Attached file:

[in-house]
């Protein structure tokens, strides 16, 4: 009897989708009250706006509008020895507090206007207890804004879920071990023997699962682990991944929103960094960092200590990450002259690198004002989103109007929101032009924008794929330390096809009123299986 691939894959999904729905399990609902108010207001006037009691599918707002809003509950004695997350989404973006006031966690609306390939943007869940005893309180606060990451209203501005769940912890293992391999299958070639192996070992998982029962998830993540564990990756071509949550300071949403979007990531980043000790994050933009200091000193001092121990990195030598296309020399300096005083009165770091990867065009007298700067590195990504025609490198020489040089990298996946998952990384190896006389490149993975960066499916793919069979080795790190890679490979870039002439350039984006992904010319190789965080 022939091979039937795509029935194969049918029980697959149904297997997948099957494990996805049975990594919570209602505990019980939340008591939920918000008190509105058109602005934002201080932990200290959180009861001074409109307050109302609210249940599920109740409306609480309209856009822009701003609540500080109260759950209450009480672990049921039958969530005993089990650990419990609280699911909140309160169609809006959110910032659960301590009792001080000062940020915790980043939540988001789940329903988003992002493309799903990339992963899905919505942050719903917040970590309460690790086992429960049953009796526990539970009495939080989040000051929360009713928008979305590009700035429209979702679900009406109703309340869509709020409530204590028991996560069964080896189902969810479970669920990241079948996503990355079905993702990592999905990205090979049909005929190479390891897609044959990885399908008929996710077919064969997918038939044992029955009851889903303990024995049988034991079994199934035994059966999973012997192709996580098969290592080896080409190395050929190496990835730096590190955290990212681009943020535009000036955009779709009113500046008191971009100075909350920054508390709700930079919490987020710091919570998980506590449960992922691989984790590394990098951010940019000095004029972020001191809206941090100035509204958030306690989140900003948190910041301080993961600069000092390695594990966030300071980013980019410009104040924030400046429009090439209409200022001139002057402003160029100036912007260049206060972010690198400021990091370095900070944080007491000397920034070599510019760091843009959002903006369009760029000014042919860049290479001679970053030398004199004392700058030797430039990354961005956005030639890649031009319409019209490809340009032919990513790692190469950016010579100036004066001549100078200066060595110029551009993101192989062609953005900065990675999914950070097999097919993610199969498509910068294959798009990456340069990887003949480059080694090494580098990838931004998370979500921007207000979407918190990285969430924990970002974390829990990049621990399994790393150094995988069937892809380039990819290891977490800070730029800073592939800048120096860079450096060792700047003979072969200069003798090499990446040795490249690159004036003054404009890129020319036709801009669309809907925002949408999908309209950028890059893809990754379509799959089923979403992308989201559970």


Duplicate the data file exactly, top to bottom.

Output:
[in-house]
């Protein structure tokens, strides 16, 4: 009897989708009250706006509008020895507090206007207890804004879920071990023997699962682990991944929103960094960092200590990450002259690198004002989103109007929101032009924008794929330390096809009123299986 691939894959999904729905399990609902108010207001006037009691599918707002809003509950004695997350989404973006006031966690609306390939943007869940005893309180606060990451209203501005769940912890293992391999299958070639192996070992998982029962998830993540564990990756071509949550300071949403979007990531980043000790994050933009200091000193001092121990990195030598296309020399300096005083009165770091990867065009007298700067590195990504025609490198020489040089990298996946998952990384190896006389490149993975960066499916793919069979080795790190890679490979870039002439350039984006992904010319190789965080 022939091979039937795509029935194969049918029980697959149904297997997948099957494990996805049975990594919570209602505990019980939340008591939920918000008190509105058109602005934002201080932990200290959180009861001074409109307050109302609210249940599920109740409306609480309209856009822009701003609540500080109260759950209450009480672990049921039958969530005993089990650990419990609280699911909140309160169609809006959110910032659960301590009792001080000062940020915790980043939540988001789940329903988003992002493309799903990339992963899905919505942050719903917040970590309460690790086992429960049953009796526990539970009495939080989040000051929360009713928008979305590009700035429209979702679900009406109703309340869509709020409530204590028991996560069964080896189902969810479970669920990241079948996503990355079905993702990592999905990205090979049909005929190479390891897609044959990885399908008929996710077919064969997918038939044992029955009851889903303990024995049988034991079994199934035994059966999973012997192709996580098969290592080896080409190395050929190496990835730096590190955290990212681009943020535009000036955009779709009113500046008191971009100075909350920054508390709700930079919490987020710091919570998980506590449960992922691989984790590394990098951010940019000095004029972020001191809206941090100035509204958030306690989140900003948190910041301080993961600069000092390695594990966030300071980013980019410009104040924030400046429009090439209409200022001139002057402003160029100036912007260049206060972010690198400021990091370095900070944080007491000397920034070599510019760091843009959002903006369009760029000014042919860049290479001679970053030398004199004392700058030797430039990354961005956005030639890649031009319409019209490809340009032919990513790692190469950016010579100036004066001549100078200066060595110029551009993101192989062609953005900065990675999914950070097999097919993610199969498509910068294959798009990456340069990887003949480059080694090494580098990838931004998370979500921007207000979407918190990285969430924990970002974390829990990049621990399994790393150094995988069937892809380039990819290891977490800070730029800073592939800048120096860079450096060792700047003979072969200069003798090499990446040795490249690159004036003054404009890129020319036709801009669309809907925002949408999908309209950028890059893809990754379509799959089923979403992308989201559970």